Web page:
Biodegradable plastic launched in Nepal
A Nepali company has tried to address the growing problem of plastic pollution in Nepal by manufacturing biodegradable plastic products.
The Nepal government has tried and failed several times to impose a ban on single-use plastic, and the throwaway items have clogged drains and rivers across the country. Many of these take more than 500 years to decompose in dumping sites.
Now, Kathmandu-based Jain Trading Concern is introducing plastic bags and other items that degrade within three months of disposal. Although this does not reduce the use of plastic, environmentalists say it is a first step in reducing the amount of garbage on landfill sites, dumping sites and rivers.
Biodegradable plastic bags, garbage bags, straw, fork, spoon, grocery bags, stand up pouches, cling film and even bubble wraps are now available from Jain, or through Daraz and the CleanNepal2021 campaign.
"Our primary aim at the moment is to help switch from single-use plastic in offices, household dustbins to a biodegradable alternative," says Bunty Sethia of Jain Trading Concern. "Even though many people know about the dangers of plastic, eliminating it fully from our lives is difficult.”
Sethia says that if alert consumers start boycotting single-use plastic asking manufacturers and service providers to use the biodegradable variety, it could be effective in reducing the solid waste management in Nepal.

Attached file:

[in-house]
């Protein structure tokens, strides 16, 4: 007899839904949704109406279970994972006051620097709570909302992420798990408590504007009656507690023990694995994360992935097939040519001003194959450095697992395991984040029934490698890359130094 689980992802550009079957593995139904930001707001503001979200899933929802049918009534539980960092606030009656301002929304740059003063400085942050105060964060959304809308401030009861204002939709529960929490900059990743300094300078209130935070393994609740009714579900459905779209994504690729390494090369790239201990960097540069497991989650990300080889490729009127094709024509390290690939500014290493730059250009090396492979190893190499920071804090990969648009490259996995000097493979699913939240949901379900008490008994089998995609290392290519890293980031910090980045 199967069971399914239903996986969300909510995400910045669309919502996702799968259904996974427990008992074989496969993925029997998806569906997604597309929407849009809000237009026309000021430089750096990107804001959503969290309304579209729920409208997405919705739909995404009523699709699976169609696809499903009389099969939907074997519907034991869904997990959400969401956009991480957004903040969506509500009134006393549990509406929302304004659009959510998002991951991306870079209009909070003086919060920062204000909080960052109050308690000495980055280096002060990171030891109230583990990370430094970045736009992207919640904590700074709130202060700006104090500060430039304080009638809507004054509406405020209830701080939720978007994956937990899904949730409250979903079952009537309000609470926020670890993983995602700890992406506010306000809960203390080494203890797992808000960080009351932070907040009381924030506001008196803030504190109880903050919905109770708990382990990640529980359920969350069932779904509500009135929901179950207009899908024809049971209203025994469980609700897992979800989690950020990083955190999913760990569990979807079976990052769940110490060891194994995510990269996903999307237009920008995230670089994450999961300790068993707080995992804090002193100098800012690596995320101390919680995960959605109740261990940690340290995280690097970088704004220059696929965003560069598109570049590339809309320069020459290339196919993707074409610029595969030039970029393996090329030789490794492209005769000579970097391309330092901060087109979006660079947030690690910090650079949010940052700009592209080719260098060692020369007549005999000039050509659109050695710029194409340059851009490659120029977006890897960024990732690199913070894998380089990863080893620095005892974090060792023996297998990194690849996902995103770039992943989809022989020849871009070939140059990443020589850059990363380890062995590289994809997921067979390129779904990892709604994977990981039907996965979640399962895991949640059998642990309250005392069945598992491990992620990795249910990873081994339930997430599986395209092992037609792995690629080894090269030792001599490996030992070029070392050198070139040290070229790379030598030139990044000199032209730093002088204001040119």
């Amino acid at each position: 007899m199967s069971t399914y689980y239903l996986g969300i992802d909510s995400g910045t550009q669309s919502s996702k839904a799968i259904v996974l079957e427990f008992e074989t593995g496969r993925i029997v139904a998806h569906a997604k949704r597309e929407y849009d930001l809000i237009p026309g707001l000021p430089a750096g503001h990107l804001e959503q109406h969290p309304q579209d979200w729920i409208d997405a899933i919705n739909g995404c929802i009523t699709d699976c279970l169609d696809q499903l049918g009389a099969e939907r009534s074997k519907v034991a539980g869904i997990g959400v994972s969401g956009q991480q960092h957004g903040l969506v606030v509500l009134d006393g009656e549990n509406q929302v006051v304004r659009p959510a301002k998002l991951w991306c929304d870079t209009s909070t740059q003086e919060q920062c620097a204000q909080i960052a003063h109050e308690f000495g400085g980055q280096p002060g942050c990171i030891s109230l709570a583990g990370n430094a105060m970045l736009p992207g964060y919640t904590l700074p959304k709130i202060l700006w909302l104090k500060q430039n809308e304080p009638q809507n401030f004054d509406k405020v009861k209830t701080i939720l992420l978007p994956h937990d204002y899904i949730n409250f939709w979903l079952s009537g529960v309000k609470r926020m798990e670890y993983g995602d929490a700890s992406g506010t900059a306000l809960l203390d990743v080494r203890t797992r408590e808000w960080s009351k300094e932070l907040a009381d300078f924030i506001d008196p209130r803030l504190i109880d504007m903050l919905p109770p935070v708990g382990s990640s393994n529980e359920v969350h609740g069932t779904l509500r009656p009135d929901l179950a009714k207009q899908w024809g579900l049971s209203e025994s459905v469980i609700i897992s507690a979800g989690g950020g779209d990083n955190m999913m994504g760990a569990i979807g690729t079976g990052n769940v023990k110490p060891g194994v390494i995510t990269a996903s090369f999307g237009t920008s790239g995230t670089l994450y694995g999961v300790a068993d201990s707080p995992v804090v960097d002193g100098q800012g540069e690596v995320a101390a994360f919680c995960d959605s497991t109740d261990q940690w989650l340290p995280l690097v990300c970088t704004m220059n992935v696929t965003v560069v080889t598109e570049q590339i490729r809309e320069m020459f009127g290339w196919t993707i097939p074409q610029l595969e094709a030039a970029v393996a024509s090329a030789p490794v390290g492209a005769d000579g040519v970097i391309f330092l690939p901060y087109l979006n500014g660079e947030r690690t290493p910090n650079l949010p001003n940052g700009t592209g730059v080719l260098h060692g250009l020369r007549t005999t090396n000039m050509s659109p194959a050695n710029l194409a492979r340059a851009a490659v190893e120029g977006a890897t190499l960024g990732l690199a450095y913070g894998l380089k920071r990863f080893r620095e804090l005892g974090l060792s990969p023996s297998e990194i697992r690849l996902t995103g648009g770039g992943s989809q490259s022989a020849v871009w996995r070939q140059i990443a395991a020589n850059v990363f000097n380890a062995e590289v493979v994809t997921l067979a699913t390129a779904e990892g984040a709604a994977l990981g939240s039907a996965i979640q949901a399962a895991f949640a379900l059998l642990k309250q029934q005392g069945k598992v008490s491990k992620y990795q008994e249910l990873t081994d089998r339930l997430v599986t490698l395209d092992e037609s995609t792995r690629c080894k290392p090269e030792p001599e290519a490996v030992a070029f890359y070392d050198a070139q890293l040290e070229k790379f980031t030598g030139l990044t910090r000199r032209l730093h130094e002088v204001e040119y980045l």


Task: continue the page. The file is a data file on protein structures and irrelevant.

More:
Every year, nearly 2 million plastic bags are used once and thrown away in Kathmandu Valley alone, making up 15% of all garbage that goes to landfill sites or is burnt. Every day, an estimated 150 tonnes of plastic end up in Nepal’s garbage dumps.
Some cities like Ilam and Dharan have tried to ban plastic bags altogether, but it has been difficult to enforce. Others have banned the use of plastic below 30 microns in thickness that cannot be recycled. But there are more than 250 companies that import pellets needed for manufacturing plastic bags, and they have a strong lobby with the government—making previous bans ineffective.
Clean Nepal 2021, which has ‘Let's Restore Nepal's Beauty’ as its motto, is trying to spread awareness on environmental health and provide alternative options to the consumers.